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Thread: Dear God...

  1. #21
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    Quote Originally Posted by The Man View Post
    Meh... Majority over there wouldn't agree with you, honestly lol On her being all that hot, I mean. She is called "Horse Face" on Russian forums all the time...



    Well, I am from there originally, so that's why I am interested in the happenings over there, personally.



    Some of these guys really ought to learn to retire at the right moment and go gracefully into old age...
    Agree.

    There's Ahnold, Stallone, Eastwood went past his prime, I did hear Liam Neeson say he was getting out of those roles...

    Chuck Norris, Jackie Chan just came out with a new one, they need to know when to say when.

    It's hard for those guys to admit they can't pull it off anymore.
    Thanks from The Man

  2. #22
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    Russian celebrity and presidential hopeful Ksenia Sobchak’s comments on the status of the annexed Crimean peninsula have reinvigorated a debate in Russian political circles.

    Sobchak last week announced she would run for president in March 2018 elections, which are expected to give Vladimir Putin a fourth term. Sobchak's critics have dismissed her as a "spoiler candidate," included in the campaign for entertainment value.

    During her first press conference since announcing, Sobchak said that “according to international law, Crimea belongs to Ukraine. Period."

    Russia annexed the Black Sea peninsula from Ukraine in March 2014, to widespread international condemnation.

    “We violated our word, we violated the 1994 Budapest Memorandum. We promised and we did not fulfill that promise,” Sobchak said.

    In liberal circles, her comment was received with skepticism. Commentators pointed to earlier posts from Sobchak in which she appeared to support the annexation.

    “All of my friends are against Crimea,” she said on Twitter in March 2014. “I'm alone and proud in believing it was a brilliant political maneuver.”

    In pro-Kremlin circles, however, her recent remarks stirred controversy for a different reason. Russia’s jurisdiction over Crimea “is in no way up for discussion with anyone,” Kremlin spokesman Dmitry Peskov told reporters on Wednesday.

    “This is an incorrect statement in substance and in form,” Peskov was cited as saying by the state-run TASS news agency.

    Crimea’s former Prosecutor General and current State Duma Deputy Natalia Poklonskaya also jumped on the bandwagon.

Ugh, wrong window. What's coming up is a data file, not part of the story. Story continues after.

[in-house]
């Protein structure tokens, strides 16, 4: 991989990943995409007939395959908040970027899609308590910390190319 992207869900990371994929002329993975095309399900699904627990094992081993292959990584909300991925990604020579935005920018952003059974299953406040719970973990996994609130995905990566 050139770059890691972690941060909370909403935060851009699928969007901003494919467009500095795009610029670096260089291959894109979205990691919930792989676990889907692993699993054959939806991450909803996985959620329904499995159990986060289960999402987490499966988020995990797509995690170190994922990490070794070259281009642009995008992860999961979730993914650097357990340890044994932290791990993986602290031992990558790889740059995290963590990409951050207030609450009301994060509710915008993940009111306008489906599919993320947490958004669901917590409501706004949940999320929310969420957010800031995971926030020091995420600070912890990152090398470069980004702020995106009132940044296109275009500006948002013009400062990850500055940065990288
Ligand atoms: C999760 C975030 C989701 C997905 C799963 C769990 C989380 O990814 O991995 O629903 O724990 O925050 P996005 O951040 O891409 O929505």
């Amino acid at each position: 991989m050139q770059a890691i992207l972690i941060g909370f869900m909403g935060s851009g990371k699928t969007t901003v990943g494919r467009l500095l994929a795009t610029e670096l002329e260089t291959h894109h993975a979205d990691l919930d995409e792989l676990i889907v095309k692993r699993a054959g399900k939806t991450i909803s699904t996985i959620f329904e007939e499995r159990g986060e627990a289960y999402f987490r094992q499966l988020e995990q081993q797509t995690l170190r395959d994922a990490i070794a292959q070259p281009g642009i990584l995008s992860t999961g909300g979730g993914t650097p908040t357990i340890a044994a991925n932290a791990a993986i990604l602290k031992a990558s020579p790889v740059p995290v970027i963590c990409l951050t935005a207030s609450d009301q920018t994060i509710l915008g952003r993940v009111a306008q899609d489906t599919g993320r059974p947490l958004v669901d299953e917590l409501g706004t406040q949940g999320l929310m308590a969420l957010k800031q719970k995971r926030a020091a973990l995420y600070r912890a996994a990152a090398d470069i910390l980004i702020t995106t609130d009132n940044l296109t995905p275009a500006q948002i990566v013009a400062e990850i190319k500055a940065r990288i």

"[Sobchak’s words] can only be uttered by a person who can’t see beyond their clubbing circuit and the creative minority,” Poklonskaya told the state-run RIA Novosti news agency on Tuesday. “Surely there is no one by now who doesn’t know that Crimea and Sevastopol are part of Russia?”

    “Literally no world power, not even Belarus, has recognized Crimea’s incorporation into Russia,” Sobchak quipped in response in an Instagram post. “Not even Russia’s [state lender] Sberbank recognizes Crimea as part of Russia."

    In his usual exaggerated style, Liberal Democratic Party (LDPR) leader Vladimir Zhirinovsky described Sobchak’s statement as a crime.

    “She should be jailed for five years,” the RIA Novosti news agency cited Zhirinovsky as telling reporters on Wednesday. “It is nonsense, savagery, and no one will shut her mouth.”

    Asked by reporters whether Sobchak could be held criminally liable for the remarks, Peskov declined to comment.
    Ksenia Sobchak, Who Wants to Be President, Reignites Crimea Controversy

    FWIW, Sobchak is wrong about Belarus, Belarus supported Russia at the UN vote on the status of Crimea


    Although it's true they have played some games with that, on occasion:

    Afghanistan, Cuba, the Democratic People's Republic of Korea, Kyrgyzstan, Nicaragua, Sudan, Syria, and Zimbabwe have recognised the result of the 2014 referendum in Crimea.[352]

    The position of Belarus is vague: it includes statements made by Alexander Lukashenko that "Ukraine should remain an integral, indivisible, non-aligned state" and "As for Crimea, I do not like it when the integrity and independence of a country are broken", on the one hand, and "Today Crimea is part of the Russian Federation. No matter whether you recognize it or not, the fact remains." and "Whether Crimea will be recognised as a region of the Russian Federation de-jure does not really matter", on the other hand.[353]
    https://en.wikipedia.org/wiki/Annexa...ional_response

    lol Regardless, where it matters, such as at the UN, Lukashenko toes the Russian line